I totally understand their fears, yet the fact remains: journalists have the skills that business needs in this age of abundant access and companies will pay handsomely for those skills. Unfortunately, it appears that journalists who choose non-media paths are looked down upon by those who maintain newsroom jobs.

5) Approval process keeps companies from telling the best stories

This is a compelling argument because good storytelling requires both humility and vulnerability–something that’s scrubbed during the typical corporate approval processes. However, just because there’s an approval process, it doesn’t preclude the telling of a great story. In fact, the editorial process that journalists follow works because editing is what makes stories great.

I have so much to say about creating a successful business storytelling approval process, that I’ll cover it in a separate blog post.

6) All stories must be positive and uplifting

Sales reps are trained to handle objections. Marketing shows products in their best light. PR spins. All of these activities stem from an assumption that conflict is bad and, therefore, it must be eliminated from the communications mix.

But here’s the problem. A story without conflict is boring. The worst stories consist of perfect people living charmed lives in idyllic conditions. If your company must write such conflict-free content, put your budget into banner ads and 30-second spots. If you want interesting stories, however, give your storytellers permission to use some of the ugly crayons in the box.

7) Content marketing is not journalism

Yep. Content marketing differs from journalism because it requires opinion–something that journalists can’t employ while covering both sides of a story evenhandedly. Business storytellers must have a strong point of view. As Arianna Huffington once said, “You can’t find the truth by covering both sides of an argument and splitting the difference.”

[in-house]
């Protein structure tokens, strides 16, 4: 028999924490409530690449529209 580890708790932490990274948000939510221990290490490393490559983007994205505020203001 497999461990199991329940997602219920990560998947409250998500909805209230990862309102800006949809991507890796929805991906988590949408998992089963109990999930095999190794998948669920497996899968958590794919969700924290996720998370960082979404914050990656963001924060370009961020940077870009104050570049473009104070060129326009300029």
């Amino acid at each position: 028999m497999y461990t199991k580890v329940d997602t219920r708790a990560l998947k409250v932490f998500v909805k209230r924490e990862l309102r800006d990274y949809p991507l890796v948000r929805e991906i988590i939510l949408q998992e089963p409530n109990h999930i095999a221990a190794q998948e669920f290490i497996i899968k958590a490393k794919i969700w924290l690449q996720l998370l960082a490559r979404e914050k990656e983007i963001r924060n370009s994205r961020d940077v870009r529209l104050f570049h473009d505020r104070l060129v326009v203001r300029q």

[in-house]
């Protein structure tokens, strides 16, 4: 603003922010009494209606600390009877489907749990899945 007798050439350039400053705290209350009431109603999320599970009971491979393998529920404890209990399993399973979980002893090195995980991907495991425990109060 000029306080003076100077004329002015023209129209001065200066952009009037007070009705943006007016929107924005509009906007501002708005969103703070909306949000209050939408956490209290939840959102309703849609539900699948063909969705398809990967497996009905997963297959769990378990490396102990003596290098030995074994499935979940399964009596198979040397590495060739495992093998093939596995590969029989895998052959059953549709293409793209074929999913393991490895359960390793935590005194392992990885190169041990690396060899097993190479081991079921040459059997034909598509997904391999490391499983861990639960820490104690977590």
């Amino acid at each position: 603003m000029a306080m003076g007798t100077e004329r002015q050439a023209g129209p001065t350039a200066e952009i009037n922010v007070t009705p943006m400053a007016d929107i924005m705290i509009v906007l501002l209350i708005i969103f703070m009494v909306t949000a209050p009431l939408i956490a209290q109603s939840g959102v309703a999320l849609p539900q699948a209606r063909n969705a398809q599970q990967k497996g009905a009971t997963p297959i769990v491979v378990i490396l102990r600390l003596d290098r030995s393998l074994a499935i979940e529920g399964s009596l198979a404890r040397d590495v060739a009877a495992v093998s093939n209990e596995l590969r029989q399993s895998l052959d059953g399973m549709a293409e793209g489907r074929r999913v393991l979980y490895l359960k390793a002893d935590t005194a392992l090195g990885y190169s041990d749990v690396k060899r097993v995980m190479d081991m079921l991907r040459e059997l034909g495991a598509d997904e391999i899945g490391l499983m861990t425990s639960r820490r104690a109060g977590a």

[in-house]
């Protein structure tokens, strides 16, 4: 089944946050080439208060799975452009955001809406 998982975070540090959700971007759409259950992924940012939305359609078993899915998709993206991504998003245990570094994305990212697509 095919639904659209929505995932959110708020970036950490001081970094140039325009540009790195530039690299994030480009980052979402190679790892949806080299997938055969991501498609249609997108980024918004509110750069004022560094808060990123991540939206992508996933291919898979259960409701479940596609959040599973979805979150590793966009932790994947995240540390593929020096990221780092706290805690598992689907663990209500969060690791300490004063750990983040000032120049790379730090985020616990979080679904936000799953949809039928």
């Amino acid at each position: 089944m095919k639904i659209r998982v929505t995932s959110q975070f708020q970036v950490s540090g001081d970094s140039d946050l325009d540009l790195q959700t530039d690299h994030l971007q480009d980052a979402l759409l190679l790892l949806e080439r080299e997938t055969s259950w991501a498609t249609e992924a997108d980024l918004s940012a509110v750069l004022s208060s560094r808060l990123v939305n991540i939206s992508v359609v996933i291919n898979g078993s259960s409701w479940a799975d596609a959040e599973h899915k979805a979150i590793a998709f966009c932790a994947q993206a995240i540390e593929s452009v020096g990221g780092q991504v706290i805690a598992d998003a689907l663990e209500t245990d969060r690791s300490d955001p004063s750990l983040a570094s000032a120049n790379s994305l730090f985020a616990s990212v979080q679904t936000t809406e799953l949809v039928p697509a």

8) The average attention span of a human today is less than a goldfish

My problem with this argument is that it treats tiny attention spans as a cause instead of a symptom. By assuming that it’s a cause–and thus can’t be fixed–the “logical” response is to “help” by shortening marketing messages.

But, shouldn’t we consider our role in the problem? We’ve built an entire industry on adages such as, “You must hit a person seven times before they remember your message.” Extrapolate that strategy over 5 million registered businesses and we’ve created a situation where we’re pummeling our audiences with truckloads of brain-numbing chaff to sift through daily.

Storytellers see attention span as a benchmark for developing the right story as opposed to an audience defect. Therefore, rather than quantizing entire messages to fit within 8 seconds, they work hard to earn the next 8 seconds.

If people truly had the attention spans of a goldfish, they’d never be able to sit through a two-hour movie, read a novel, or spend the 112.5 attention spans required to watch a fifteen minute TED Talk.

9) Customers don’t want to be spoon-fed

True. And the best storytellers never do because they have faith in their audiences. They understand that audiences not only have the ability to connect the dots, but they also enjoy doing so. It’s one of the techniques that storytellers use to earn their next 8 seconds of attention.

Always remember, “dumbing down” messages says more about the author than the reader.

Photo Credit: Library of Congress